Water resources ministry officials say that India had to contend with 15 more days of data despite logical demands that Beijing should share Brahmaputra historical water flow data, standardise the water measurement levels between the two countries, expand the number of days for giving hydrological data and include Sutlej river, which rises in Tibet, in the new MoU.


http://knowledge.wharton.upenn.edu/article/whats-ailing-indias-defense-sector/
What’s Ailing India’s Defense Sector?
In February 2010, Italian helicopter maker Finmeccanica won a contract for 12 helicopters from the Indian government. The $750 million contract for AugustaWestland helicopters was the biggest for the company in recent times. For Finmeccanica’s CEO Giuseppe Orsi, it meant that the company stood a good chance of getting the Indian Navy’s $250 million light helicopter deal as well.

As it turns out, the AugustaWestland deal stands cancelled. Earlier this year, Orsi was put in jail by Italian authorities in Milan for paying bribes to secure the agreement. Bruno Spagnolini, who reported to Orsi and headed the helicopter unit, was put under house arrest. Indian defense minister A. K. Anthony has said the company, in the race for aerospace contracts worth $12 billion in India, might be blacklisted.

With Pakistan in the west and China in the east — both of whom India has fought wars with — India is relying on defense equipment that is more than 20 years old. That puts the country’s defense preparedness at its lowest since the 1980s. India relies on foreign players for 70% of its defense needs.

“Blacklisting major defense companies — and we have already done that with six — would mean [that] we can’t modernize our armed forces. That would be disastrous,” says a senior official in the Indian army. The main worry in Indian defense circles is that contracts take years to be signed, and then sudden controversies crop up, preventing deals from going through. Ultimately, no one wins. To date, blacklisted companies include Rheinmetall Air Defence, part of Germany’s Rheinmetall AG, Israel Military Industries and Singapore Technologies Kinetics. All have been barred from defense deals for the next decade.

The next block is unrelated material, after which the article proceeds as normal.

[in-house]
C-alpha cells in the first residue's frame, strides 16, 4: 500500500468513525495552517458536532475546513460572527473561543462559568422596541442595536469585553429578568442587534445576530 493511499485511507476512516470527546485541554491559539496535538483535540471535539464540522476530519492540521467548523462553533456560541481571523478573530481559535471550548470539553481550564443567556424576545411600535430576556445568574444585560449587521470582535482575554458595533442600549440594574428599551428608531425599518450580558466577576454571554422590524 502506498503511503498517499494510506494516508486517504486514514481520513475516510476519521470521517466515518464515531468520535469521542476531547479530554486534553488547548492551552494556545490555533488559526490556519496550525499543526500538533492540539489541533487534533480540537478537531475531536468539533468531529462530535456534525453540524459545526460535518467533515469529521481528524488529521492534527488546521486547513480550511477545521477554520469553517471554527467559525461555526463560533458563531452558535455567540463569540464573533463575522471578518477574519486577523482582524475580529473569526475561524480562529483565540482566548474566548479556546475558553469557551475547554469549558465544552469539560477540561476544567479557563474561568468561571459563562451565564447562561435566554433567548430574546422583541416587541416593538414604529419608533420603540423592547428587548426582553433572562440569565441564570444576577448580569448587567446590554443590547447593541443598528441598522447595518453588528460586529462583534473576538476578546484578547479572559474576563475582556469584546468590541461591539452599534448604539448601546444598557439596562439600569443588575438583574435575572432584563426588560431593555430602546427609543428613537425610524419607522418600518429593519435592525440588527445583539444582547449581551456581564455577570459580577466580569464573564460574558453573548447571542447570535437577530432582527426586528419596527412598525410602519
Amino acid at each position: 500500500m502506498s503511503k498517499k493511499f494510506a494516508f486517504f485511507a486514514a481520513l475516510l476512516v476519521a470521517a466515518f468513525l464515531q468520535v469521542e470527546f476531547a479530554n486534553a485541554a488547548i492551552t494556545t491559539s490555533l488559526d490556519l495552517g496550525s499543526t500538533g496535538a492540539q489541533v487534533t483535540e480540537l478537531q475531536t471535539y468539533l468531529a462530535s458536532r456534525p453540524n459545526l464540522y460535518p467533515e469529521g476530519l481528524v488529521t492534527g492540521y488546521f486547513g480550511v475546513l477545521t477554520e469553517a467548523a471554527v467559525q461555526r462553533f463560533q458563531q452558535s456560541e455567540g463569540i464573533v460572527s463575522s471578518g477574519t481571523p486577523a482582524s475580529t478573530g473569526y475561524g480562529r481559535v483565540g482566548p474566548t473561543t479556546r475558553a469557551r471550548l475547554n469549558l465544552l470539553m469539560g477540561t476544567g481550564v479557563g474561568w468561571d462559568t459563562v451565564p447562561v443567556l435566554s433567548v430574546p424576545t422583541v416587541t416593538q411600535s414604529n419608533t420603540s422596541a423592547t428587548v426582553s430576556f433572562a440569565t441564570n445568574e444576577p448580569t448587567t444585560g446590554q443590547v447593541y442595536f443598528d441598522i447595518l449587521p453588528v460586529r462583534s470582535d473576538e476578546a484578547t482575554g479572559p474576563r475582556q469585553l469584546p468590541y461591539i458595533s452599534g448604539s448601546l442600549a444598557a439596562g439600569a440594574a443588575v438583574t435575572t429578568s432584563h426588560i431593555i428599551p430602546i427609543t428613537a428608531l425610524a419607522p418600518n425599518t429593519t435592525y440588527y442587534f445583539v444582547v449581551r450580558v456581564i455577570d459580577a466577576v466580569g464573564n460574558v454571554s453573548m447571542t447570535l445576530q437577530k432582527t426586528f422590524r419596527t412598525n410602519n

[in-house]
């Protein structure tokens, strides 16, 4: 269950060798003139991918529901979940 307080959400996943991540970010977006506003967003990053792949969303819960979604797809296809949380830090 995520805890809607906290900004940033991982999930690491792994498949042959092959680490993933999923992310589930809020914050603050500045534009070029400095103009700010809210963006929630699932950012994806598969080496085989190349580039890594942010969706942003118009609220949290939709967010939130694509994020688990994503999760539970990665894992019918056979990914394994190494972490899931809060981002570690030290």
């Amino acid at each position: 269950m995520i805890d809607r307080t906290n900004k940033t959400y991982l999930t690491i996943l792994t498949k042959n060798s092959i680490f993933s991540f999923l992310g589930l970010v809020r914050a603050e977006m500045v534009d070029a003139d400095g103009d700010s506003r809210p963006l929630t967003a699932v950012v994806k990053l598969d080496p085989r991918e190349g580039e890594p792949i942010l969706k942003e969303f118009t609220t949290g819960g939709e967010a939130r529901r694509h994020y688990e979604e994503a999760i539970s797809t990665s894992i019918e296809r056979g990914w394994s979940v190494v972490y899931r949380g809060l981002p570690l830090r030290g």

In the 1980s, the government of Prime Minister Rajiv Gandhi collapsed over charges that the Swedish gun manufacturer Bofors paid bribes to supply Howitzer field guns to the Indian Army. After that, India did not purchase any guns until last year, when the government signed a deal with U.K.-based BAE systems. That means for 20 years the Indian army did not have the Howitzers it needed to combat even low-level attacks from across the border.

Dealing with Corruption

While Antony is known for being honest, he has been extremely slow at making decisions and designing better policies. A top executive at Boeing told Knowledge@Wharton, “It does take time with other governments as well, but in India the process of decision making in defense deals is extremely slow.” The companies are not going away, though — all want a share of the $100 billion that India is expected to spend on defense over the next five years.

This is not the first time that allegations of corruption have stalled a deal with no alternative in the works. In 2003, India issued an order for 197 light helicopters worth between $500 million to $600 million. Sixty helicopters were to have been purchased outright, with the remaining 137 being built under license by Hindustan Aeronautics Limited (HAL). Eurocopter’s AS550 C3 Fennec and Bell Textron’s 407 competed in the second and final round of summer trials, and as 2007 ticked toward a close, it looked like Eurocopter would emerge the winner. But then reports of corruption emerged, and the deal was derailed. To date, another deal has not been signed. That has delayed the army’s modernization efforts. “India will find it difficult to match up to China at this rate, given [the latter's] ongoing modernization and massive capacity-building. In the next few years, there will be a big gap in deterrence,” notes Rahul Bhonsle, a defense analyst based in New Delhi.